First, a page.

While the SCC’s analysis of the rationale underlying the PUC Elimination Rule may be open to debate, we do not so much take issue with that analysis as we do with the fact that the analysis (and the PUC Elimination Rule) is only relevant to vertical amalgamations. The amalgamation at issue in Copthorne was a horizontal amalgamation. Not until the last five paragraphs of the decision, however, does the SCC advert to this fact in the course of its abuse analysis, and then it simply says that the 1993 Share Sale (which allowed for the Horizontal Amalgamation to take place) was undertaken to circumvent a vertical amalgamation and the consequent application of the PUC Elimination Rule. As such, the 1993 Share Sale was abusive, and GAAR therefore applied.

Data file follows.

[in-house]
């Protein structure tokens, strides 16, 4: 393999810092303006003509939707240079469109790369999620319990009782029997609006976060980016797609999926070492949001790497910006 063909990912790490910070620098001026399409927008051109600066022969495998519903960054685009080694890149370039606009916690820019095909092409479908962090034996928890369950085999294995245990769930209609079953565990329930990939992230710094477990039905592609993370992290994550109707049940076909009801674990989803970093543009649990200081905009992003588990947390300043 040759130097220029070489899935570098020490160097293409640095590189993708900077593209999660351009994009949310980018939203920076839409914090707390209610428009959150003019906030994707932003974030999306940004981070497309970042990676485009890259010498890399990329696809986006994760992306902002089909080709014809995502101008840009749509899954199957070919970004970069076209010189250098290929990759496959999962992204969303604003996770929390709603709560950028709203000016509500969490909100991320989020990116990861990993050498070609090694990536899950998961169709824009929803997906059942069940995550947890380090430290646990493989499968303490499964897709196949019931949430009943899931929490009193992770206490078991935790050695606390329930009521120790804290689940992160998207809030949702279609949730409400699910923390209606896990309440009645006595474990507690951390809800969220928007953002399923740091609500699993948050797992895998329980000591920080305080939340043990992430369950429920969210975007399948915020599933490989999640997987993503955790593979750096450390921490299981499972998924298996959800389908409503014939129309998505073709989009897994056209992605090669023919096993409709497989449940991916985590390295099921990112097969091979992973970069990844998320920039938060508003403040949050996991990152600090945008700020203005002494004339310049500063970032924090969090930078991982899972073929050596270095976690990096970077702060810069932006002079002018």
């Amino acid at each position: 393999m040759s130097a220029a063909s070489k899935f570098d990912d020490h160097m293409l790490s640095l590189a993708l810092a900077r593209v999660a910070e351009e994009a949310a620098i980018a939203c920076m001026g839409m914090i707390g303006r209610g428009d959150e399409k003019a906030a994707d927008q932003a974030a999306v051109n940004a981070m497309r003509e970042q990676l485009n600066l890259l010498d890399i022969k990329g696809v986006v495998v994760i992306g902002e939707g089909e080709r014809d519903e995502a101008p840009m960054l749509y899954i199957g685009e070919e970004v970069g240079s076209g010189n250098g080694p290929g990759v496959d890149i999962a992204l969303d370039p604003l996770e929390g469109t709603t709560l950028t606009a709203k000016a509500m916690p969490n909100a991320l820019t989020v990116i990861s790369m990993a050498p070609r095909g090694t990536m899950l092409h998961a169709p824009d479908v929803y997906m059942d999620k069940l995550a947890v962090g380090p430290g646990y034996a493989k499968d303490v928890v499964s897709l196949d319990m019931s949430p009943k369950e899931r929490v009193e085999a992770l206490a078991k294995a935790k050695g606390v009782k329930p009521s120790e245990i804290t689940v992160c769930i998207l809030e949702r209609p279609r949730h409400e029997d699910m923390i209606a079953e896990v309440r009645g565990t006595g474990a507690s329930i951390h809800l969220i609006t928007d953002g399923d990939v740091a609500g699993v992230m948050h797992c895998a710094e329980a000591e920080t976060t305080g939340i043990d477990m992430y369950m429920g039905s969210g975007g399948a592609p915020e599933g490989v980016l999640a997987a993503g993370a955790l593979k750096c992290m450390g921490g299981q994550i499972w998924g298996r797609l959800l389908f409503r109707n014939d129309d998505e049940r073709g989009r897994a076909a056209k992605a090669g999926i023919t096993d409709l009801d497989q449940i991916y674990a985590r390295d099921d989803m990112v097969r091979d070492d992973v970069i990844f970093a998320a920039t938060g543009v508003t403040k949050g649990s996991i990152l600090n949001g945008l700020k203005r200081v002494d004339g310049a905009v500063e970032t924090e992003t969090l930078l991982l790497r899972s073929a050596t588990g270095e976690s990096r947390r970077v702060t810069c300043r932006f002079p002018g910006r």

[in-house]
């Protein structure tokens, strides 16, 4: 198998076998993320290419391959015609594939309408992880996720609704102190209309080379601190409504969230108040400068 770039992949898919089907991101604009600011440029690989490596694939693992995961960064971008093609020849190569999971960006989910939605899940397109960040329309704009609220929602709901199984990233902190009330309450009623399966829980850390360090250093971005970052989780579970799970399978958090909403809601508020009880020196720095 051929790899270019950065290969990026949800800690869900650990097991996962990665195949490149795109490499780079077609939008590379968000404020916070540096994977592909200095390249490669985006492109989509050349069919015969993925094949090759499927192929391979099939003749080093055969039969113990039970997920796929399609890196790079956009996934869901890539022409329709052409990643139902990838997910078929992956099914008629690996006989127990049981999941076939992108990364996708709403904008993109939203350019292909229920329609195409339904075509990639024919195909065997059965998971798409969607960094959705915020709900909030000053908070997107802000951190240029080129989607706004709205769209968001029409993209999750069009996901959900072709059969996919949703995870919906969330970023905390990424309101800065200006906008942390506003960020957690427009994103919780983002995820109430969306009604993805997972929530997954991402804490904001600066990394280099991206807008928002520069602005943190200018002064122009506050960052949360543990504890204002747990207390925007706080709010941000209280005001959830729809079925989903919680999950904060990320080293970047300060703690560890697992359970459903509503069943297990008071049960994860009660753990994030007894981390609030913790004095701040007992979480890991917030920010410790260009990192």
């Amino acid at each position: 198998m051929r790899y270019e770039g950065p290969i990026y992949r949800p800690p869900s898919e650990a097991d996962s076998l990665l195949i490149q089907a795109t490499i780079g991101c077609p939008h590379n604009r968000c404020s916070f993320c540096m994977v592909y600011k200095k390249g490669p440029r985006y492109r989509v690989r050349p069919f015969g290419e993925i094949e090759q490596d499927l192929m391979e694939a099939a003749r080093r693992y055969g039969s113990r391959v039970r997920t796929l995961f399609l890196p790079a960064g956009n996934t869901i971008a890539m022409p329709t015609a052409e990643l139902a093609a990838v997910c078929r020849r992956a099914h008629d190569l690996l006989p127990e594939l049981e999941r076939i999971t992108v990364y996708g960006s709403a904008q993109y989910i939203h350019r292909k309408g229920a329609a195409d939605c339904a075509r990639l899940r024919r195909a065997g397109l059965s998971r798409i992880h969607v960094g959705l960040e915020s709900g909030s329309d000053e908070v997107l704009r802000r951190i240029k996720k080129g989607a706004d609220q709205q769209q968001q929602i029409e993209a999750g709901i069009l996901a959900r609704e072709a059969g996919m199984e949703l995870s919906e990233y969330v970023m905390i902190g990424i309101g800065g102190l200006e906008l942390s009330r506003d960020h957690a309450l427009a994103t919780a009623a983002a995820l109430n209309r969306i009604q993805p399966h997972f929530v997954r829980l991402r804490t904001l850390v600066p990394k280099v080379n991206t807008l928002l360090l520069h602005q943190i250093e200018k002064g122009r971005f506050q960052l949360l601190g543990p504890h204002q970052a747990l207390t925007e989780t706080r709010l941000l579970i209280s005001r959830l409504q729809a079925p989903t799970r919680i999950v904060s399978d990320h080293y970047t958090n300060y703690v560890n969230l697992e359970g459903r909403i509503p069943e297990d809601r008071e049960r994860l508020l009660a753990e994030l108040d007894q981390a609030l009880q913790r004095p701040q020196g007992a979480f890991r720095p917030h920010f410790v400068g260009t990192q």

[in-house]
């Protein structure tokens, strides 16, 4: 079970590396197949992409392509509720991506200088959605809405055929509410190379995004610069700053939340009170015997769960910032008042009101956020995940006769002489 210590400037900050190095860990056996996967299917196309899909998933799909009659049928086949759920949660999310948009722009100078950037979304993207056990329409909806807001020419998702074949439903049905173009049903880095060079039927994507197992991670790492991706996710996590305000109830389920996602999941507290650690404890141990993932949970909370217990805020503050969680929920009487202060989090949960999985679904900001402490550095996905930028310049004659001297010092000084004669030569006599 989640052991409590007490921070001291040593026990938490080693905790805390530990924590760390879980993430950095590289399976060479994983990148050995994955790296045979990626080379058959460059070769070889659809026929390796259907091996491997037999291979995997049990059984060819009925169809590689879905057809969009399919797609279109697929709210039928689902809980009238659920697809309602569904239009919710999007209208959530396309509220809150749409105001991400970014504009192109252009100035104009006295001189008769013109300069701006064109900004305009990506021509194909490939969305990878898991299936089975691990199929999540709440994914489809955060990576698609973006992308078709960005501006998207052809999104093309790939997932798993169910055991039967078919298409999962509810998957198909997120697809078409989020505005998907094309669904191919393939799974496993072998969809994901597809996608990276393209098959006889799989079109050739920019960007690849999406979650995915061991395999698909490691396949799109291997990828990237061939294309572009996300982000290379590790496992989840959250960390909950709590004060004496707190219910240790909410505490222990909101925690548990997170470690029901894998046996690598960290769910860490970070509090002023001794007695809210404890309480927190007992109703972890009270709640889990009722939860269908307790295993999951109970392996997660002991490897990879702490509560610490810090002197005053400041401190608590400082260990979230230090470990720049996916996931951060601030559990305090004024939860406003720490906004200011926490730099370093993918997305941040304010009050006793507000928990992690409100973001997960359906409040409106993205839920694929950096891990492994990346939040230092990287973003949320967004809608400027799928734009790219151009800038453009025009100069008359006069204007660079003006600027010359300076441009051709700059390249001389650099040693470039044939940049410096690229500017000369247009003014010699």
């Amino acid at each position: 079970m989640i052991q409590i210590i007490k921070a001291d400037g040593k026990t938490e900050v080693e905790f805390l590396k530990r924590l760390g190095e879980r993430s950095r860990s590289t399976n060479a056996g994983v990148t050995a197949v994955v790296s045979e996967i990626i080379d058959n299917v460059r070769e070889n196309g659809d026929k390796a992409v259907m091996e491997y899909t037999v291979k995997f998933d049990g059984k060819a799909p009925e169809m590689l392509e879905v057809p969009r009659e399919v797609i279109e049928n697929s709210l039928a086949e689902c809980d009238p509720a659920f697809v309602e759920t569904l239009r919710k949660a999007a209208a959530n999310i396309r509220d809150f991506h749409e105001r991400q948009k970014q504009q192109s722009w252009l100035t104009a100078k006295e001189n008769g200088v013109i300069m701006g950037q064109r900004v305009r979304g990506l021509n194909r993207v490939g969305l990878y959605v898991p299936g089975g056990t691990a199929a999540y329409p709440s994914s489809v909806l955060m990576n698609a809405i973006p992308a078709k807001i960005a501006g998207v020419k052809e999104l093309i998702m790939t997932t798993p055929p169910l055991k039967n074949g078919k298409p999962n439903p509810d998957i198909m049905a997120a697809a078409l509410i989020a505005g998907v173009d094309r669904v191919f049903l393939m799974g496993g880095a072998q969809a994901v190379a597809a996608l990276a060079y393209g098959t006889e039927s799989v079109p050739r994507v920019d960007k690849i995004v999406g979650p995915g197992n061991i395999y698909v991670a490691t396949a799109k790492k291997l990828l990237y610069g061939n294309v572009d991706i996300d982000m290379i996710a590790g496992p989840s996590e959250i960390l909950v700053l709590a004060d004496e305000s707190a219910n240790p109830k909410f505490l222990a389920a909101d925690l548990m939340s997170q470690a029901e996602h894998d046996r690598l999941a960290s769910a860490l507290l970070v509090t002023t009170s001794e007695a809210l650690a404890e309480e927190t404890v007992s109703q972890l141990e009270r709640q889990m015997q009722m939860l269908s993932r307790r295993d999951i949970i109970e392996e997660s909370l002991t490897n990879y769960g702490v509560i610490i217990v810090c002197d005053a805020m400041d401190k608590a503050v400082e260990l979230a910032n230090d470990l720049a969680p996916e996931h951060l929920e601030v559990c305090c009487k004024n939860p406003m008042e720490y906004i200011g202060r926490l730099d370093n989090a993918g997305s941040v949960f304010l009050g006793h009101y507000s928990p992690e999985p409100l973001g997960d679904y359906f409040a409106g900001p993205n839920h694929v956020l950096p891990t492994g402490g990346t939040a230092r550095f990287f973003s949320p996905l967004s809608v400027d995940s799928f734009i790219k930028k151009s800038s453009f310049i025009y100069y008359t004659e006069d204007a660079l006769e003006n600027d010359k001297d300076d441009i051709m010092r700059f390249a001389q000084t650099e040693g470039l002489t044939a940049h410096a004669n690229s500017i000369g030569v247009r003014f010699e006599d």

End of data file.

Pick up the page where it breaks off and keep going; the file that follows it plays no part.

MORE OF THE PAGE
The Court reached this conclusion without explaining why it was not permissible for Copthorne to take advantage of the clear distinction drawn by Parliament in subsection 87(3) between vertical and horizontal amalgamations. To merely state that it was abusive to do so seems to suggest that when a provision in the Act sets out a “bright line” before it can apply to tax the taxpayer, the taxpayer must structure its transactions so as to meet or go beyond that bright line. Thus, for example, if a provision only applies if shares are held at the end of a 30-day period (as is the case with the stop-loss rules in subsection 40(3.3)) or if the shareholder owns more than 10% of the voting and participating shares of a corporation (as is the case with the PUC grind rules in sections 84.1 and 212.1), is it abusive for the shareholder to respectively sell its shares on the 29th day or acquire just under 10% of the shares for the specific purpose of avoiding the application of those provisions? If so, what is the purpose of having the 30-day or 10% test in the provisions? If not, why then was it abusive for Copthorne to avoid the bright-line test (i.e., a vertical amalgamation) in subsection 87(3)? Is it because the result — i.e., the ability to withdraw, tax-free, more than the tax-paid amount invested in the corporation — is so offensive? If so, it appears the SCC may have gone against its own admonition made earlier in the decision that “determining the rationale of the relevant provisions of the Act should not be conflated with a value judgment of what is right or wrong nor with theories about what tax law ought to be or ought to do”.